The Reagan administration, preparing for a confrontation in the House, yesterday abandoned all pretense of seeking a "clean" tax bill and substantially altered its tax package to include special interest amendments for the oil industry, savings and loan firms and a collection of other groups.

According to congressional sources, the administration has agreed to accept a set of breaks for the oil industry that far exceed proposals in the House Democrats' bill.

The oil provisions are the key elements in the open bidding war for the votes of conservative southern Democrats -- "the boll weevils" -- who have provided the margin of victory for the administration in past budget fights.

As an added sweetener for this faction, the administration has reportedly agreed to equal House Democrats in the near elimination of the estate tax. The estate tax provisions would mean that only a tiny fraction of the wealthiest estates, less than 7,000 out of more than 2 million a year, would be subject to any federal taxation.

In addition, sources said the administration agreed to drop its opposition to "all savers certificates," a proposal intensely lobbied for by the savings and loan industry. The certificates, to be issued by savings and loans and banks, would provide up to $2,000 in tax-free interest at 70 percent of the interest rate on treasury bills.

Emerging from a meeting with President Reagan, Rep. Barber B. Conable Jr. (N.Y.), ranking Republican on the Ways and Means committee and one of the architects of the revised COP bill, said. "There will be substantial changes." He refused to discuss them in any detail. Larry Speakes, deputy White House press secretary, also refused to discuss specifics, but told reporters, "I'm not going to tell you there is not a lot of discussion in the petroleum area, there is."

The White House and congressional allies are privately working on the legislatin in preparation for major House floor fight scheduled for Wednesday. The GOP alternative bill must be completed today.

Congressional sources said the Republican alternative will include the following oil provisions:

The depletion allowance for independent producers would be frozen at 22 percent, instead of the progressive lowering of the break to the industry to 15 percent as provided by legislation passed in 1975. This proposal is not neither the Democratic bill or the GOP tax bill before the Senate.

Matching the Senate, the windfall profits tax on newly discovered oil would be lowered from 30 percent to 15 percent by 1986.

In a similar, but more expensive to the treasury, provision to one in the House bill, the exemption for royalty holders would be set at two barrels a day, or the equivalent of over an $8,500 tax credit, from 1982 through 1984, and then grow to four barrels in 1985.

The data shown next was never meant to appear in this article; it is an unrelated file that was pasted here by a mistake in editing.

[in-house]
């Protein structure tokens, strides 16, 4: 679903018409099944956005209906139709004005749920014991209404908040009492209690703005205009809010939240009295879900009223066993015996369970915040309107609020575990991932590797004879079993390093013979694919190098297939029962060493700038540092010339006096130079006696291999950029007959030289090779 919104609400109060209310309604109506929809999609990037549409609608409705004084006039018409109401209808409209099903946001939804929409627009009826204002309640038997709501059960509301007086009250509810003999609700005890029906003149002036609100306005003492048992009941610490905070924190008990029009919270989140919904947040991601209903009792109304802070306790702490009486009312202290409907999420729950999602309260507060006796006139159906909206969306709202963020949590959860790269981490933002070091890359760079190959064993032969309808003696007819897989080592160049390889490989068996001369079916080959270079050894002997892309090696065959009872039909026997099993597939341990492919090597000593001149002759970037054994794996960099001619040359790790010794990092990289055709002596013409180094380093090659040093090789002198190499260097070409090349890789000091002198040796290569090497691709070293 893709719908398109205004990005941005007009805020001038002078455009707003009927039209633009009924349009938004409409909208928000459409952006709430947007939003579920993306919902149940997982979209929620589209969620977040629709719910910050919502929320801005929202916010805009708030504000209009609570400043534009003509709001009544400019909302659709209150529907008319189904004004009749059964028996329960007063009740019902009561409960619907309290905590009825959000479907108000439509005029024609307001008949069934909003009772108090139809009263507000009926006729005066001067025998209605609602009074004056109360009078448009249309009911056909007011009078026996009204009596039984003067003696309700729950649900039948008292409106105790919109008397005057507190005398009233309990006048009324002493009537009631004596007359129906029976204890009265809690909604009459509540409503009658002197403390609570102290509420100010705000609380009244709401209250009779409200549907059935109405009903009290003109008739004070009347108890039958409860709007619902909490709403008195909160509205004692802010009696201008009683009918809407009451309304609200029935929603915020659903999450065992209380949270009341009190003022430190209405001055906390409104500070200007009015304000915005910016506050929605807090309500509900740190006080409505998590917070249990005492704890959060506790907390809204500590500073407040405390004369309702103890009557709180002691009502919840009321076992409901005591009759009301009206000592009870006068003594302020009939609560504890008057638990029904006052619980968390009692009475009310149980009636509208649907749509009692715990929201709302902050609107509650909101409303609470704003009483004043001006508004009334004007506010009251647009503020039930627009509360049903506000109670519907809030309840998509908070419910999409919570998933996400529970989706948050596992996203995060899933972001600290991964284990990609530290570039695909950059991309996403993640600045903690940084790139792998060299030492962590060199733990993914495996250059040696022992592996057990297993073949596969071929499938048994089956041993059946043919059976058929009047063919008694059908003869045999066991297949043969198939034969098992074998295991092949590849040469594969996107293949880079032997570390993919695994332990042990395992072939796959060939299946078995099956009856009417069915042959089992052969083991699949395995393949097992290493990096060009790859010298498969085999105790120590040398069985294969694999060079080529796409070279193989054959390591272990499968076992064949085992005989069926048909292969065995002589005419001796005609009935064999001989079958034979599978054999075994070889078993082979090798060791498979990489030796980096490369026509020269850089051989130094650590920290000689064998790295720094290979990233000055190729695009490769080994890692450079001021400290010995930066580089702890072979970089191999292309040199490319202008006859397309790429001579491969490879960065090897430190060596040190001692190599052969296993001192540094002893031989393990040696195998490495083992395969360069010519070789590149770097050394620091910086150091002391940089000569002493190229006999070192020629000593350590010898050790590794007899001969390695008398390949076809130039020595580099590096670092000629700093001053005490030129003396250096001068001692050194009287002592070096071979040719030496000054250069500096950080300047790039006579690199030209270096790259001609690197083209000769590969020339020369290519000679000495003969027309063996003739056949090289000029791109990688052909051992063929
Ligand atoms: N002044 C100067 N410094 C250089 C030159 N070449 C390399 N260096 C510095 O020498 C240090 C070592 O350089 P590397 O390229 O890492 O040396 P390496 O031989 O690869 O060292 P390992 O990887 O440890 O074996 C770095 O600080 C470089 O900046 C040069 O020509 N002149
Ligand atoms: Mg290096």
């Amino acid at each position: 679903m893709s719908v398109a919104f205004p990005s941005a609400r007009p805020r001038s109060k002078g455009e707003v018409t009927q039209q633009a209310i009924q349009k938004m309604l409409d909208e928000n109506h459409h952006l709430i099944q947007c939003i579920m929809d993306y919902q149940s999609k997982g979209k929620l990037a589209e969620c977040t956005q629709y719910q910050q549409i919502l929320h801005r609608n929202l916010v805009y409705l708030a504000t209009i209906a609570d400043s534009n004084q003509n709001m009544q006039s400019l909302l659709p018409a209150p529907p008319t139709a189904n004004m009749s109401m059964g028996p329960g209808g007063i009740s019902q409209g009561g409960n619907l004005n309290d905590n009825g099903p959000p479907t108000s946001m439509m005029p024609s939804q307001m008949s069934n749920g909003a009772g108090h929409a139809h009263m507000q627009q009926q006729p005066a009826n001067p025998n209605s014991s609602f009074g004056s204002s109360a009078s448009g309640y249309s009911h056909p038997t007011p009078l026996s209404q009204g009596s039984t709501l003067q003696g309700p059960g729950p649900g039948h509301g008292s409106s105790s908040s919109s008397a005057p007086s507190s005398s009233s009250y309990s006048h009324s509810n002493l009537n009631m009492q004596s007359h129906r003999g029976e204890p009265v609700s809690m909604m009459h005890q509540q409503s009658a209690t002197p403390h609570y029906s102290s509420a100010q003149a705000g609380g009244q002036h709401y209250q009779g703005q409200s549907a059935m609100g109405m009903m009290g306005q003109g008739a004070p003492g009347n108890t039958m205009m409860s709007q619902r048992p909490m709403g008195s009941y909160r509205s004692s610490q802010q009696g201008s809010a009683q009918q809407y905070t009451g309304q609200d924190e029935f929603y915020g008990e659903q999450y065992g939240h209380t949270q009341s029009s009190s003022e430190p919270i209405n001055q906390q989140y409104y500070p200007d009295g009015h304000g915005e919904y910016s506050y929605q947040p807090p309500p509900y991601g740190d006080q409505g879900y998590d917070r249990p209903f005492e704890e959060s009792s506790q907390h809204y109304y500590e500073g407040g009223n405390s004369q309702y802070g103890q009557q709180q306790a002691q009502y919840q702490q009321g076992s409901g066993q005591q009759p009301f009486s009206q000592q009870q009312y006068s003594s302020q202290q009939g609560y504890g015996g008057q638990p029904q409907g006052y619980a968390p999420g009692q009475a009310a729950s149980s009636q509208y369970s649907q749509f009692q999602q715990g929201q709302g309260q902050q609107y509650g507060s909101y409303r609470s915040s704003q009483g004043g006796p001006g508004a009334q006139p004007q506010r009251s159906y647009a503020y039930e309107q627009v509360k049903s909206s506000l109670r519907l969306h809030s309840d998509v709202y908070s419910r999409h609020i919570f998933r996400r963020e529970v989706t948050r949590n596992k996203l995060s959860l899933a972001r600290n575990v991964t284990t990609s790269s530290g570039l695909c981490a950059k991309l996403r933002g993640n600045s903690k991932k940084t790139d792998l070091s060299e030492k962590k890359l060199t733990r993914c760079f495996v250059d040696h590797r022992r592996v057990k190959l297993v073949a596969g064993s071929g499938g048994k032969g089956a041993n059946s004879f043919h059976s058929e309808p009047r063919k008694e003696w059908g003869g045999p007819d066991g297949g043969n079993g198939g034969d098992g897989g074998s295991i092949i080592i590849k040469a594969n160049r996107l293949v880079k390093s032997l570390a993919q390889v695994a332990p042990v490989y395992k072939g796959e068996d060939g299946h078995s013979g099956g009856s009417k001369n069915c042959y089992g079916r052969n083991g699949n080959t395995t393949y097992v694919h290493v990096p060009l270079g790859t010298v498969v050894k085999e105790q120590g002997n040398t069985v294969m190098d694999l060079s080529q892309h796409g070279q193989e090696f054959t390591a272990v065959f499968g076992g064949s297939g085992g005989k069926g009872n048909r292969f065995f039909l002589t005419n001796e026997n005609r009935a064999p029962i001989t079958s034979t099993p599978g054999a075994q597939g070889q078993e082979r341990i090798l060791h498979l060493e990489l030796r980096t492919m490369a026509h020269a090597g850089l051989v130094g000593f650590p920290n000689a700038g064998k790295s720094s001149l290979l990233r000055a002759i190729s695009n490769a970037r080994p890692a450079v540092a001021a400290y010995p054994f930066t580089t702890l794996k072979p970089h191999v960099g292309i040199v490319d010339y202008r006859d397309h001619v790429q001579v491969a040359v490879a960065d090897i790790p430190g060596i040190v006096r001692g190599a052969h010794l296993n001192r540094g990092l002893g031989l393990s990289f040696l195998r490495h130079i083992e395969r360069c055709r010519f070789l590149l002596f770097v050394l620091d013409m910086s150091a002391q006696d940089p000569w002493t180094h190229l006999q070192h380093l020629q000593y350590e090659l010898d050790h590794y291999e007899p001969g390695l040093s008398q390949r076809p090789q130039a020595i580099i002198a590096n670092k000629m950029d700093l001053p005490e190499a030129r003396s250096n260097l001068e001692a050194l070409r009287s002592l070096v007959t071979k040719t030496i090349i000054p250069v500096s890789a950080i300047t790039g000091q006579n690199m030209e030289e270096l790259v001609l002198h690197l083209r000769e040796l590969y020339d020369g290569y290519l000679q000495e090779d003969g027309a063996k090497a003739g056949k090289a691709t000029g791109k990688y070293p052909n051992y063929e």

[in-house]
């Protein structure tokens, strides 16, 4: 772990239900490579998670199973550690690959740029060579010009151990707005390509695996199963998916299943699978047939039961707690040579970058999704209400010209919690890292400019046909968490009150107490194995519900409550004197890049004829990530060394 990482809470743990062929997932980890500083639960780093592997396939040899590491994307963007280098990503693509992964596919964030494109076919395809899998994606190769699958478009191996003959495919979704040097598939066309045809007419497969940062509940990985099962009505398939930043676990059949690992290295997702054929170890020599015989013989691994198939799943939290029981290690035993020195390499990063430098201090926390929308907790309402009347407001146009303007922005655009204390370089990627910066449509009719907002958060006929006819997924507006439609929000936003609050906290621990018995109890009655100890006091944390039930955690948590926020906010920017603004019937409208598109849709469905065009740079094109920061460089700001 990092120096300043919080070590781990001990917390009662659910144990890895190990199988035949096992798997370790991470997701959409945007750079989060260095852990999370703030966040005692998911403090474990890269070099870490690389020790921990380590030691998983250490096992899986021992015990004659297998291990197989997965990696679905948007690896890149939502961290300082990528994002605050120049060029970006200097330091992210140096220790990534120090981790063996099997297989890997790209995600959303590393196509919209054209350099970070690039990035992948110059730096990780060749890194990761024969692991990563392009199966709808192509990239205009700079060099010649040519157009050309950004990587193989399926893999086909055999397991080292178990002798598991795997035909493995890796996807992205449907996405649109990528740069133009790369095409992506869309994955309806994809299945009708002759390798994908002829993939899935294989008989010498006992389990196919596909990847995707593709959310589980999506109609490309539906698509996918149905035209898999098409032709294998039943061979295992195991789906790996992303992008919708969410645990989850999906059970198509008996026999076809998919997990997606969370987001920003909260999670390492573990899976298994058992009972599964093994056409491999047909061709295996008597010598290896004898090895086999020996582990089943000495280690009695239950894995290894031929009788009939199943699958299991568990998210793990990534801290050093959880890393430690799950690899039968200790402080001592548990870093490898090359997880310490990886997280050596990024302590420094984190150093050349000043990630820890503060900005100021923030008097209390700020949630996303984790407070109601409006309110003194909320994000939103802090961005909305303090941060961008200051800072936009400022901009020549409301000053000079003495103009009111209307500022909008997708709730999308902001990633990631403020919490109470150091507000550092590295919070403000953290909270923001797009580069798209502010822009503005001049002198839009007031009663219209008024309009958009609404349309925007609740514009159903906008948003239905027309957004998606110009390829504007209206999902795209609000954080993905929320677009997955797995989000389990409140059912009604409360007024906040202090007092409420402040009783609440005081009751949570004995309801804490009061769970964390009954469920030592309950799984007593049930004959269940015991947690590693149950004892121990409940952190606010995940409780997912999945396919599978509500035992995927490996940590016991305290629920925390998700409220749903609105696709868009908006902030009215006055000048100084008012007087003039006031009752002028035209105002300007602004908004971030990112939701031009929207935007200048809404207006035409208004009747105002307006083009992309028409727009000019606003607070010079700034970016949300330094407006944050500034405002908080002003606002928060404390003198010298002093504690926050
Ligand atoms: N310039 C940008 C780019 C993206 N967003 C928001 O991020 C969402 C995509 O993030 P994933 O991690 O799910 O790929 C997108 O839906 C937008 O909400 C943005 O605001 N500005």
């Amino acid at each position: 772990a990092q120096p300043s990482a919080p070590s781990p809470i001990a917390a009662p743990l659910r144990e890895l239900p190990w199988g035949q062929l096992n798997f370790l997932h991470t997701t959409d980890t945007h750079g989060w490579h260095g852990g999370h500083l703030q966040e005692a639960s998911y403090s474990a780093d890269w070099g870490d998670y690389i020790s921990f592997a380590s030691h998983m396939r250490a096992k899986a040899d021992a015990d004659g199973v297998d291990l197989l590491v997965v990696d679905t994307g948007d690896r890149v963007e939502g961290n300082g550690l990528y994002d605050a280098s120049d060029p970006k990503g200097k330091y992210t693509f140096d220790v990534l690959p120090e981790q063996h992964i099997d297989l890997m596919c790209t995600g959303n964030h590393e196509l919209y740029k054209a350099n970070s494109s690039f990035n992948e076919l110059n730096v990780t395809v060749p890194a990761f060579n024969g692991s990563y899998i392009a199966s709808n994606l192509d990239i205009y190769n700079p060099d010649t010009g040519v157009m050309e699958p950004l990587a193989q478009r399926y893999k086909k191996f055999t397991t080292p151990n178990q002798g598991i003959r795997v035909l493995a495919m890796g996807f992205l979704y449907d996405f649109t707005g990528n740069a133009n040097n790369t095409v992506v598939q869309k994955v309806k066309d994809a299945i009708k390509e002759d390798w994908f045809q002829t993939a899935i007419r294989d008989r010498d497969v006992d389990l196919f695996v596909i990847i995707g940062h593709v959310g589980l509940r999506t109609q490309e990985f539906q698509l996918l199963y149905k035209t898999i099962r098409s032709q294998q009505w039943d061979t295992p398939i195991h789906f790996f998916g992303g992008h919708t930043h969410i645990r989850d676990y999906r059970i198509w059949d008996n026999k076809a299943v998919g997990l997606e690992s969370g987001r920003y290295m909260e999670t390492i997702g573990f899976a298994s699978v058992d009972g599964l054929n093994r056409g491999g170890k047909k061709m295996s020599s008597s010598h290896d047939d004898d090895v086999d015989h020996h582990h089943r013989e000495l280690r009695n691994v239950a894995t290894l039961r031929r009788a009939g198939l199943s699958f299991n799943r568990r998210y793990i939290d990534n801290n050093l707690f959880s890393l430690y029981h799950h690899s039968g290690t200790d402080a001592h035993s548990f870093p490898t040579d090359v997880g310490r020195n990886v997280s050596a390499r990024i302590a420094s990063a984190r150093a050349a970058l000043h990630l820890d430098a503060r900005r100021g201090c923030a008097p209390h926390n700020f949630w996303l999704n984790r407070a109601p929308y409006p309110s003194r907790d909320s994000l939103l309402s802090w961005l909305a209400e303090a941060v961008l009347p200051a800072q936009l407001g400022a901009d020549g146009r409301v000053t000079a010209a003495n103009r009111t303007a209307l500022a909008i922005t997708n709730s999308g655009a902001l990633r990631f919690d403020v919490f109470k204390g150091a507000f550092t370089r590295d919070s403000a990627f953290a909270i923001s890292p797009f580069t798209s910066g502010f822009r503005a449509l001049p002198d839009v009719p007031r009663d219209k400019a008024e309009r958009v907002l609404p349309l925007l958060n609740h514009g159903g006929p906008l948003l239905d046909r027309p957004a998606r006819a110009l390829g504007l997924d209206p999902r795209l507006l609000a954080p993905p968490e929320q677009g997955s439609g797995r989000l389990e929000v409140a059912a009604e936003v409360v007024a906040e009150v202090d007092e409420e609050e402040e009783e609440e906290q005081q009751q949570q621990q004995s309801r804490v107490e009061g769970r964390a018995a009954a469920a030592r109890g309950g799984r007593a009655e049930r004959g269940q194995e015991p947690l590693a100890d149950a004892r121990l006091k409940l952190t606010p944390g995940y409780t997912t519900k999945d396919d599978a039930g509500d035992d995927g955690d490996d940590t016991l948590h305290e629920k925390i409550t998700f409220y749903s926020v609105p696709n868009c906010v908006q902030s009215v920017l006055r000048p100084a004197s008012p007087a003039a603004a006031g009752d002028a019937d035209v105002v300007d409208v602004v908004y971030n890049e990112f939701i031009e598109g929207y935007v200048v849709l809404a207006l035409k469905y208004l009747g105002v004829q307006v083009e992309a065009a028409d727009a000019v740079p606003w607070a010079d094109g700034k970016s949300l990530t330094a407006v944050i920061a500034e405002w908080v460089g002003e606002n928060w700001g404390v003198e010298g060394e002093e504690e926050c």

Stripper wells -- those producing 10 barrels of oil or less a day -- would be exempted from the windfall profits tax if owned by independent producers.

There was no immediate revenue estimate of the cost of these provisions, although one congressional source projected that they would result in lost revenues of about $5 billion in 1986 alone. In contrast, estimates of the cost of the oil provisions in the House Democratic bill are $7.1 billion over five years through 1986.

As President Reagan met with Republicans and southern covservatives at the White House, the Ways and Means Committee gave final approval to the Democratic bill. White both the GOP and Democratic measures now provide a wide range of benefits to such groups as the oil and savings and loan industries, the major difference centers on individual income tax rate cuts.

The administration would provide 25 percent across-the-board cuts over three years, while the Democrats would target their cuts to persons making less than $50,000 a year. In addition, the Democratic bill would make the third year of cuts contingent on the achievement of economic targets set by the Reagan administration in its mid-year economic report.

In the Senate, which is debating the GOP bill, Republicans flexed their muscles and defeated 57 to 42 what many Democrats considered to be their strongest amendment.

The rejected amendment sponsored by Sen. Bill Bradley (D-N.J.) would have skewed individual tax benefits to those making less than $50,000 along the same lines as the House Democratic bill. Another amendment to skew benefits to those in the lower brackets was defeated 76 to 22 as the Senate rejected the argument of the principal sponsor, Sen. Edward M. Kennedy (D-Mass.) that the Reagan bill provides "a bonanza for the wealthiest people in this country and peanuts for the working people."